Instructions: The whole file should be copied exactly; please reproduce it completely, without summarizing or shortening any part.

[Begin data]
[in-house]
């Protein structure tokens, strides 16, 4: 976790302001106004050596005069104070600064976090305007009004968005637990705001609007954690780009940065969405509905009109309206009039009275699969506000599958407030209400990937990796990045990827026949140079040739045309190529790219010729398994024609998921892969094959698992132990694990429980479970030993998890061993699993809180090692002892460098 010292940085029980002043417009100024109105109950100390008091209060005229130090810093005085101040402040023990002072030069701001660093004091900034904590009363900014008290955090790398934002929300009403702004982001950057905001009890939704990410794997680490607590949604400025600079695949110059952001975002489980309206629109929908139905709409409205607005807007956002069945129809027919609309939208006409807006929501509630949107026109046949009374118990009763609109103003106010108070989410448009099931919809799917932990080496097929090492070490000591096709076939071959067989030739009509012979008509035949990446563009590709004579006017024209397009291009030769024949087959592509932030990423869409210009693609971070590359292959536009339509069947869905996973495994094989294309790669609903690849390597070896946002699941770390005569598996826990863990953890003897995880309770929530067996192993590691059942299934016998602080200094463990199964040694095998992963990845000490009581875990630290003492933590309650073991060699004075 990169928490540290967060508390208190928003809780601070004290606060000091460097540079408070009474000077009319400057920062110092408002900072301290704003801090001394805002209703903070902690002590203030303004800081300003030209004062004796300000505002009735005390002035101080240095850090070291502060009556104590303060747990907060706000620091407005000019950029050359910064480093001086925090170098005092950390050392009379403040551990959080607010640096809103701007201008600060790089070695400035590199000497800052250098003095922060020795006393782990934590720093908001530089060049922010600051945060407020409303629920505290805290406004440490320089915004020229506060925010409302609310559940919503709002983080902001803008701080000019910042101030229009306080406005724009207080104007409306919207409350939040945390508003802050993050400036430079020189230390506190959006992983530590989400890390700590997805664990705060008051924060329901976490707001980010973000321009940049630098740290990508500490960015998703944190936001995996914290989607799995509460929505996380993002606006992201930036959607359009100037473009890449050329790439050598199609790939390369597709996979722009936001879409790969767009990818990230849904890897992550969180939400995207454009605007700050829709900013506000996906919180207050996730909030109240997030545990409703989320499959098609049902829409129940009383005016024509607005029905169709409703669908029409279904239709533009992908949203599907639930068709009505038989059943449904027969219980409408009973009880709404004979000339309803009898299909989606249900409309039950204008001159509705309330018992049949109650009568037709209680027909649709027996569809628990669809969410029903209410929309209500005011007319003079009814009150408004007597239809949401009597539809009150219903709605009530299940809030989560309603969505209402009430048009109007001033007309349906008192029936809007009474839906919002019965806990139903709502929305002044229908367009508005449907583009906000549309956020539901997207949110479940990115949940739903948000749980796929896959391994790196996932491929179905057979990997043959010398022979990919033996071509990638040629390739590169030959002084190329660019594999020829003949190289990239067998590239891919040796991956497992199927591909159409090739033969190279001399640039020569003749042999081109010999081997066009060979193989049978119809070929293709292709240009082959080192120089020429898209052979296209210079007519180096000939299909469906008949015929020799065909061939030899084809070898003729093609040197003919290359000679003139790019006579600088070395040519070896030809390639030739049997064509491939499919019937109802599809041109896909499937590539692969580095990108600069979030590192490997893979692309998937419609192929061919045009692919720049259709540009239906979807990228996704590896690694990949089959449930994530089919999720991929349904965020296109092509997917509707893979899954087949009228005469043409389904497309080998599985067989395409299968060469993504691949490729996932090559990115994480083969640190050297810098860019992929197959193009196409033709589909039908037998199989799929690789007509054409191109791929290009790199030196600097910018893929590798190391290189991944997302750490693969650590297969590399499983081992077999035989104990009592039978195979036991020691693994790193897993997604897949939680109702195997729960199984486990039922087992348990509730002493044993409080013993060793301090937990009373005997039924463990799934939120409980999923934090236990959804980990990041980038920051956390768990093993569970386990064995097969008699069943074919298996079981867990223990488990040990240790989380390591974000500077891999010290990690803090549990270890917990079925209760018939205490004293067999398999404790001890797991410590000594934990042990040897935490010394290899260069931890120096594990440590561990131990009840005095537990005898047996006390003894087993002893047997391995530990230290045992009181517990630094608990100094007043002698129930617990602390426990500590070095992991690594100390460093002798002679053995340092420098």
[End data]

[in-house]
């Protein structure tokens, strides 16, 4: 976790302001106004050596005069104070600064976090305007009004968005637990705001609007954690780009940065969405509905009109309206009039009275699969506000599958407030209400990937990796990045990827026949140079040739045309190529790219010729398994024609998921892969094959698992132990694990429980479970030993998890061993699993809180090692002892460098 010292940085029980002043417009100024109105109950100390008091209060005229130090810093005085101040402040023990002072030069701001660093004091900034904590009363900014008290955090790398934002929300009403702004982001950057905001009890939704990410794997680490607590949604400025600079695949110059952001975002489980309206629109929908139905709409409205607005807007956002069945129809027919609309939208006409807006929501509630949107026109046949009374118990009763609109103003106010108070989410448009099931919809799917932990080496097929090492070490000591096709076939071959067989030739009509012979008509035949990446563009590709004579006017024209397009291009030769024949087959592509932030990423869409210009693609971070590359292959536009339509069947869905996973495994094989294309790669609903690849390597070896946002699941770390005569598996826990863990953890003897995880309770929530067996192993590691059942299934016998602080200094463990199964040694095998992963990845000490009581875990630290003492933590309650073991060699004075 990169928490540290967060508390208190928003809780601070004290606060000091460097540079408070009474000077009319400057920062110092408002900072301290704003801090001394805002209703903070902690002590203030303004800081300003030209004062004796300000505002009735005390002035101080240095850090070291502060009556104590303060747990907060706000620091407005000019950029050359910064480093001086925090170098005092950390050392009379403040551990959080607010640096809103701007201008600060790089070695400035590199000497800052250098003095922060020795006393782990934590720093908001530089060049922010600051945060407020409303629920505290805290406004440490320089915004020229506060925010409302609310559940919503709002983080902001803008701080000019910042101030229009306080406005724009207080104007409306919207409350939040945390508003802050993050400036430079020189230390506190959006992983530590989400890390700590997805664990705060008051924060329901976490707001980010973000321009940049630098740290990508500490960015998703944190936001995996914290989607799995509460929505996380993002606006992201930036959607359009100037473009890449050329790439050598199609790939390369597709996979722009936001879409790969767009990818990230849904890897992550969180939400995207454009605007700050829709900013506000996906919180207050996730909030109240997030545990409703989320499959098609049902829409129940009383005016024509607005029905169709409703669908029409279904239709533009992908949203599907639930068709009505038989059943449904027969219980409408009973009880709404004979000339309803009898299909989606249900409309039950204008001159509705309330018992049949109650009568037709209680027909649709027996569809628990669809969410029903209410929309209500005011007319003079009814009150408004007597239809949401009597539809009150219903709605009530299940809030989560309603969505209402009430048009109007001033007309349906008192029936809007009474839906919002019965806990139903709502929305002044229908367009508005449907583009906000549309956020539901997207949110479940990115949940739903948000749980796929896959391994790196996932491929179905057979990997043959010398022979990919033996071509990638040629390739590169030959002084190329660019594999020829003949190289990239067998590239891919040796991956497992199927591909159409090739033969190279001399640039020569003749042999081109010999081997066009060979193989049978119809070929293709292709240009082959080192120089020429898209052979296209210079007519180096000939299909469906008949015929020799065909061939030899084809070898003729093609040197003919290359000679003139790019006579600088070395040519070896030809390639030739049997064509491939499919019937109802599809041109896909499937590539692969580095990108600069979030590192490997893979692309998937419609192929061919045009692919720049259709540009239906979807990228996704590896690694990949089959449930994530089919999720991929349904965020296109092509997917509707893979899954087949009228005469043409389904497309080998599985067989395409299968060469993504691949490729996932090559990115994480083969640190050297810098860019992929197959193009196409033709589909039908037998199989799929690789007509054409191109791929290009790199030196600097910018893929590798190391290189991944997302750490693969650590297969590399499983081992077999035989104990009592039978195979036991020691693994790193897993997604897949939680109702195997729960199984486990039922087992348990509730002493044993409080013993060793301090937990009373005997039924463990799934939120409980999923934090236990959804980990990041980038920051956390768990093993569970386990064995097969008699069943074919298996079981867990223990488990040990240790989380390591974000500077891999010290990690803090549990270890917990079925209760018939205490004293067999398999404790001890797991410590000594934990042990040897935490010394290899260069931890120096594990440590561990131990009840005095537990005898047996006390003894087993002893047997391995530990230290045992009181517990630094608990100094007043002698129930617990602390426990500590070095992991690594100390460093002798002679053995340092420098």